Oscar-winning Hungarian feature film Son of Saul did not only make it to The Guardian’s list of the 100 best films of the 21st century, but it finished within the top 15. According to the British daily, the Hungarian drama is the 12th best film of our century.
Son of Saul is a 2015 drama film directed by László Nemes. The film is Nemes’s feature directorial debut. It is set in the Auschwitz concentration camp during the Second World War. The plot follows the life of Saul Ausländer, a member of the Sonderkommando. Saul, a Jewish prisoner himself, is forced to work in the gas chambers and crematoria. Saul goes to great lengths to give a dead boy, whom he calls his son, a proper burial.
The film premiered at the 2015 Cannes Film Festival, where it won the Grand Prix. It also won the Academy Award for Best Foreign Language Film in 2016. The prize is Hungary’s second in the category, as the first went to director István Szabó for Mephisto (1982).
Son of Saul also won the Golden Globe for Best Foreign Language Film, becoming the first Hungarian film ever to win the award.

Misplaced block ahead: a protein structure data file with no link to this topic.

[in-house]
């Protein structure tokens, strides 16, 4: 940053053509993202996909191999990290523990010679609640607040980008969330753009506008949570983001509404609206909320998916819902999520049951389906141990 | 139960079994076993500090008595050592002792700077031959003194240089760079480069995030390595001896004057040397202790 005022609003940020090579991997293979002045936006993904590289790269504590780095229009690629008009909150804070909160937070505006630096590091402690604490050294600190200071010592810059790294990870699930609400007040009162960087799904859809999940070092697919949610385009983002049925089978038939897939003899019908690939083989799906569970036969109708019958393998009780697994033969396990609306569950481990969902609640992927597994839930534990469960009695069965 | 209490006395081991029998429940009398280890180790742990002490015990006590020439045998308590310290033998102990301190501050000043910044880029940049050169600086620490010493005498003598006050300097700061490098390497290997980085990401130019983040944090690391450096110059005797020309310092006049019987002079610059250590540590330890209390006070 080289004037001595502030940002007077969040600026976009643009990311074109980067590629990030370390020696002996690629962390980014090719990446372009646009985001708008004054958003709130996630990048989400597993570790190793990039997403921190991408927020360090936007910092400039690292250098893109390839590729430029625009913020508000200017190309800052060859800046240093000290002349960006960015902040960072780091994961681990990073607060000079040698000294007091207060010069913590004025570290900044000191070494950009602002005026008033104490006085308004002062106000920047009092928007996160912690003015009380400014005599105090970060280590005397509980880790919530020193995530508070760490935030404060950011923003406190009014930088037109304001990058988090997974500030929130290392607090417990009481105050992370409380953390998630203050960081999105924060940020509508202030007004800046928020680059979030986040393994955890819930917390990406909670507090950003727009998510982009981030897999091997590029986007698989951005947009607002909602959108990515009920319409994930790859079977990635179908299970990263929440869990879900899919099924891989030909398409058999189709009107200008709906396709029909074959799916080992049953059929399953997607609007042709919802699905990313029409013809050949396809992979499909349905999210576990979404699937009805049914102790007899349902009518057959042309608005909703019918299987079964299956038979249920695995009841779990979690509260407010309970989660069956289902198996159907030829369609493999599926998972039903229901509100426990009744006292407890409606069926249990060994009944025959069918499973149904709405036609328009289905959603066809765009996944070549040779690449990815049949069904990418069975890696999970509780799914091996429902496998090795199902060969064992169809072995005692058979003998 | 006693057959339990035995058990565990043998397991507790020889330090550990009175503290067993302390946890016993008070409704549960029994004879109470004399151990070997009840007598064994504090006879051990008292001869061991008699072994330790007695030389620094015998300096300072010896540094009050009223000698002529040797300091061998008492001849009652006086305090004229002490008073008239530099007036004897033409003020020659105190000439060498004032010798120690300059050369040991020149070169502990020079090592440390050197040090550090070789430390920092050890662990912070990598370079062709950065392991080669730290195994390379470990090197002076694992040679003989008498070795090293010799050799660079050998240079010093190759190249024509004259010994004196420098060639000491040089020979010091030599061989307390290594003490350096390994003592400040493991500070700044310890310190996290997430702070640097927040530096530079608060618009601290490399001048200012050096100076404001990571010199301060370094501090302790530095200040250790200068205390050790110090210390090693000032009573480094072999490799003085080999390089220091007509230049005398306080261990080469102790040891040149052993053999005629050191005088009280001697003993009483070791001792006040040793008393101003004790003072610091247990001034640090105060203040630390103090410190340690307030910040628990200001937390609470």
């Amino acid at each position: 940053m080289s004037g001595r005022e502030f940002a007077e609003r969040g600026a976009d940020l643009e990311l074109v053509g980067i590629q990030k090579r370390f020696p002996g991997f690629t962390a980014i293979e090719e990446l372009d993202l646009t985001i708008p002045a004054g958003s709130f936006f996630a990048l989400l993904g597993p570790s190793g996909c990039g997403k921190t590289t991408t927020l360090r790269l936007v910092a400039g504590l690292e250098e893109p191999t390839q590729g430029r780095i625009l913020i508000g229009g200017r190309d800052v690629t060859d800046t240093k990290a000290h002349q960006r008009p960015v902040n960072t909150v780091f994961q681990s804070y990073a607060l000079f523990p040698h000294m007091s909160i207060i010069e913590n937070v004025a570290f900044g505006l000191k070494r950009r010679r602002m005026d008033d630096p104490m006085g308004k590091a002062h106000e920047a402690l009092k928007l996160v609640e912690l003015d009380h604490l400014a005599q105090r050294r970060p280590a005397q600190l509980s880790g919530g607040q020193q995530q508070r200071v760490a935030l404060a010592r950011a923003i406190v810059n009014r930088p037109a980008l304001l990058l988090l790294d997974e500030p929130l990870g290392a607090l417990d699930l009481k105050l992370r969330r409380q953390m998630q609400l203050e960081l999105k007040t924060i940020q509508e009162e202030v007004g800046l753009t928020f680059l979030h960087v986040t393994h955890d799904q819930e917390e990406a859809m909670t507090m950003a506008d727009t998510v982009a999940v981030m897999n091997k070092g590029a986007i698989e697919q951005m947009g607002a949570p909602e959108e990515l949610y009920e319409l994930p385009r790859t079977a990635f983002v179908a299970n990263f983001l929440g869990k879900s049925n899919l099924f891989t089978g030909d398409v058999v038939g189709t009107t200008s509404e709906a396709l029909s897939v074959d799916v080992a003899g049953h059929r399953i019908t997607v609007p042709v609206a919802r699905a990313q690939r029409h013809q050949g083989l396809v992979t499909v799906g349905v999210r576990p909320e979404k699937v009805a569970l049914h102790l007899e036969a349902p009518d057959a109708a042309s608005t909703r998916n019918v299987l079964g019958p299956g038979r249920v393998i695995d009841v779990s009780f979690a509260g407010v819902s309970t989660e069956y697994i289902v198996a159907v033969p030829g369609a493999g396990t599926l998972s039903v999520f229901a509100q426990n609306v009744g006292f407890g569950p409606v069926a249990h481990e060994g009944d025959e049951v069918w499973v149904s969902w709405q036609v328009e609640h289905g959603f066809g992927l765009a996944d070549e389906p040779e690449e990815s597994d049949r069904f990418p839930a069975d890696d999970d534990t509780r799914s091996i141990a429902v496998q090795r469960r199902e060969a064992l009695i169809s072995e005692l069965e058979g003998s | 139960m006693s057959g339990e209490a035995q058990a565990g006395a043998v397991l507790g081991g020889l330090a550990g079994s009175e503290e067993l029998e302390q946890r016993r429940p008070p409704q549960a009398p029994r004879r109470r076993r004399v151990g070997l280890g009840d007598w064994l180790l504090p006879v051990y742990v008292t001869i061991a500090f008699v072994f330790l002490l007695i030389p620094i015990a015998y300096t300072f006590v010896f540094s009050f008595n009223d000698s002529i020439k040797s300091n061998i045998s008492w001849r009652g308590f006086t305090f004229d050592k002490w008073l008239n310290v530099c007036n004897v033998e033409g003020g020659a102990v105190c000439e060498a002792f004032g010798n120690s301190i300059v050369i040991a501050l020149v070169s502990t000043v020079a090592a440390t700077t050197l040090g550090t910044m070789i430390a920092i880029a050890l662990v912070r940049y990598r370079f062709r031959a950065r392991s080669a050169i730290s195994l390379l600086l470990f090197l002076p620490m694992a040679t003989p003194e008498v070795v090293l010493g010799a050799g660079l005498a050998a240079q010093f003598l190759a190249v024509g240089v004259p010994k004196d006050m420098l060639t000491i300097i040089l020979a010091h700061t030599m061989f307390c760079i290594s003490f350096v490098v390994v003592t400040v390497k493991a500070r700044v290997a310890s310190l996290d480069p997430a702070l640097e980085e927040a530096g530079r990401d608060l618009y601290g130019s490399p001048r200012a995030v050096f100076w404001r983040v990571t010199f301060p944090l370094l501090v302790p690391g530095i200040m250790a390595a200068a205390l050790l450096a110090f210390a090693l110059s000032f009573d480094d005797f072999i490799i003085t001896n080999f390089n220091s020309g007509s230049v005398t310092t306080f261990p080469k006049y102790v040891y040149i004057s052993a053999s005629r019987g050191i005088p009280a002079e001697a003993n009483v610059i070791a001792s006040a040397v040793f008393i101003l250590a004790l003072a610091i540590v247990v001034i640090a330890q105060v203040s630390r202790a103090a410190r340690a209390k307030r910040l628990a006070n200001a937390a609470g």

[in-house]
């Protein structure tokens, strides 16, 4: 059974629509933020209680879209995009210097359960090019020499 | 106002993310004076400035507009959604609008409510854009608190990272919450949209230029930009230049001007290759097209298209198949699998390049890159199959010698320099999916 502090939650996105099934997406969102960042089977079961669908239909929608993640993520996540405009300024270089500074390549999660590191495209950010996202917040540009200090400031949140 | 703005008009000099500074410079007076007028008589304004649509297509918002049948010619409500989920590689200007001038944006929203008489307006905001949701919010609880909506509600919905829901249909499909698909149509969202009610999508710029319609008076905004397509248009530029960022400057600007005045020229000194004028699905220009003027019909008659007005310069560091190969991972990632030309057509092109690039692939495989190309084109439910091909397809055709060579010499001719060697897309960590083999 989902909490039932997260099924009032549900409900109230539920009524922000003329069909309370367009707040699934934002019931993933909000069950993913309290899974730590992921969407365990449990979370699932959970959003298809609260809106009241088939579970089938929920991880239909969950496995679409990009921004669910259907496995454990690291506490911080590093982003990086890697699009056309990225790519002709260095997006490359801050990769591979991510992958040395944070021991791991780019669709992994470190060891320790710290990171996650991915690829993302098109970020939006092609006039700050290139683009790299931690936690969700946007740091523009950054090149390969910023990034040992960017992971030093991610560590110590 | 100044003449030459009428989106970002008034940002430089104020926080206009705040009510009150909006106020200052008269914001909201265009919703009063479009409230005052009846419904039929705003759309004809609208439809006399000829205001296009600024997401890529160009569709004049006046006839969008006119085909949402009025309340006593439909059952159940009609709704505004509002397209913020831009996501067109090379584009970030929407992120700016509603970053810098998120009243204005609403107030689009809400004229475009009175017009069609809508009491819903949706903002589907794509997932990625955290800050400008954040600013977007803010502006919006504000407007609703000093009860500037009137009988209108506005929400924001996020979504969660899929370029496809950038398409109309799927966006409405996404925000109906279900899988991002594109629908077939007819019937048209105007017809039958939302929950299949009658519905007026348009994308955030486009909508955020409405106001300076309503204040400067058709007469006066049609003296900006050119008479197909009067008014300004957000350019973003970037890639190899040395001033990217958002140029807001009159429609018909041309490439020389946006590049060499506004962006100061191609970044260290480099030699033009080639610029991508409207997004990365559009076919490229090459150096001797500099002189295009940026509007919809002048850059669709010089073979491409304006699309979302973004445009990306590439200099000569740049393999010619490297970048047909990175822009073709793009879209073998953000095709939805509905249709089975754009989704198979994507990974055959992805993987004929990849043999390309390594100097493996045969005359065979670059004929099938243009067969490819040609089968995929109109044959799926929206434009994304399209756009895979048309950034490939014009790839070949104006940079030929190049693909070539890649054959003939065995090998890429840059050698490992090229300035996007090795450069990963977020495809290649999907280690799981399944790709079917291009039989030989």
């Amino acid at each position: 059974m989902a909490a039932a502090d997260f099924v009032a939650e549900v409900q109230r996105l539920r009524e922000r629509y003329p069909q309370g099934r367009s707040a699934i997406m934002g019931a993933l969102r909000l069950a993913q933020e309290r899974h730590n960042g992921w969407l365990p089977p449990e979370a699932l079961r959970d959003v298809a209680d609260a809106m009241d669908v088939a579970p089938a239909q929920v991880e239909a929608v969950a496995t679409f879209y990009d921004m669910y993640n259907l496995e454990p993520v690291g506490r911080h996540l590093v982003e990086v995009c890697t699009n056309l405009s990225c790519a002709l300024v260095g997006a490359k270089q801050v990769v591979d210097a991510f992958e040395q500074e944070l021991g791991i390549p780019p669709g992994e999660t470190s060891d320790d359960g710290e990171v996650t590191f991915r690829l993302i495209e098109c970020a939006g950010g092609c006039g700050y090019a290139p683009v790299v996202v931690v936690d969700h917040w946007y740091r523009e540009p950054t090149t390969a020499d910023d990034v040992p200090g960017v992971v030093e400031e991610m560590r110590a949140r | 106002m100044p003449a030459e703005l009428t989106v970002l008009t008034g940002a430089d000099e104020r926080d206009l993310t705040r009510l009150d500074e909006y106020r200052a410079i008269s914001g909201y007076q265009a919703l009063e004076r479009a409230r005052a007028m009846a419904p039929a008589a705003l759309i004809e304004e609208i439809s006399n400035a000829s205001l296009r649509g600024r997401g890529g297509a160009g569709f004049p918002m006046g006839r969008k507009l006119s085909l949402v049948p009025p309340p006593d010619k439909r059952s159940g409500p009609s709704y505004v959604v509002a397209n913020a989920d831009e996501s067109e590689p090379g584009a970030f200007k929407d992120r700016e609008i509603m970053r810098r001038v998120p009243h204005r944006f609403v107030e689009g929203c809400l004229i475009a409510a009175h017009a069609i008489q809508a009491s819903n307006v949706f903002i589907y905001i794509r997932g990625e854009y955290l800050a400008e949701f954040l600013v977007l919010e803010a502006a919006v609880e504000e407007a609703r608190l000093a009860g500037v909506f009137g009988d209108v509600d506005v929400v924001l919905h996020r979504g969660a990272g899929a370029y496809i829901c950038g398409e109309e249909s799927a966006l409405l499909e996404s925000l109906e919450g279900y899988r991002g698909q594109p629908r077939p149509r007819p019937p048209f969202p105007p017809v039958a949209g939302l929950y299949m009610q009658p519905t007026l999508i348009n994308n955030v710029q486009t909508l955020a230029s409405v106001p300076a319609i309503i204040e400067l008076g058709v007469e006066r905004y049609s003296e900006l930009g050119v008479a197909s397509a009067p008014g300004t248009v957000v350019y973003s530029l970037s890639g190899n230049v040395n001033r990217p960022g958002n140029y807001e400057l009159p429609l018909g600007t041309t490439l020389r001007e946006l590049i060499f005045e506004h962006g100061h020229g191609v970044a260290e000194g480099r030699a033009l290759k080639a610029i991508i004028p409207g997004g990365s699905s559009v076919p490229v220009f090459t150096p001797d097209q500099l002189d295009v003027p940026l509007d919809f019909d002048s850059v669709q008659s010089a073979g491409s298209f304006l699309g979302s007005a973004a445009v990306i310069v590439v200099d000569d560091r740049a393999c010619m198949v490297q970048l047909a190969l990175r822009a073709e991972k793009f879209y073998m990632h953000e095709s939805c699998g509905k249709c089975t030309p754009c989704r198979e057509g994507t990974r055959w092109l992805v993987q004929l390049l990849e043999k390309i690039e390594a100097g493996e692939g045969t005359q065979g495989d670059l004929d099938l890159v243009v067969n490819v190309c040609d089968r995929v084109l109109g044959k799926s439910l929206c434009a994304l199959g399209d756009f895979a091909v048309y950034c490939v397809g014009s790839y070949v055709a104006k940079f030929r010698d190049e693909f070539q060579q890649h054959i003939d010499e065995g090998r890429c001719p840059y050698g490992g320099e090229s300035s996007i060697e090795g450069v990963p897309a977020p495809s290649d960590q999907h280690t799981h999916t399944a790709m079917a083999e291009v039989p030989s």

The film is described by The Guardian as:
“Brutally visceral fable that plunges the viewer headlong into the all-encompassing horror of a Nazi extermination camp. Shot in remorseless, unforgiving close-up by first time Hungarian director László Nemes, the story of a Jewish prison-camp worker whose job it is to help clear the gas chamber of corpses is cinema at its absolute rawest.”
In an earlier review of the film, Peter Bradshaw wrote:
“This film would be an achievement for anyone, but for a first-time feature director it is stunning – something to compare with Elem Klimov’s Come and See. Son of Saul reopens the debate around the Holocaust and its cinematic thinkability, addresses the aesthetic and moral issues connected with creating a fiction within it and probes the nature of Wittgenstein’s axiom “whereof one cannot speak, thereof one must remain silent.”
According to The Guardian, the five best films of the 21st century are: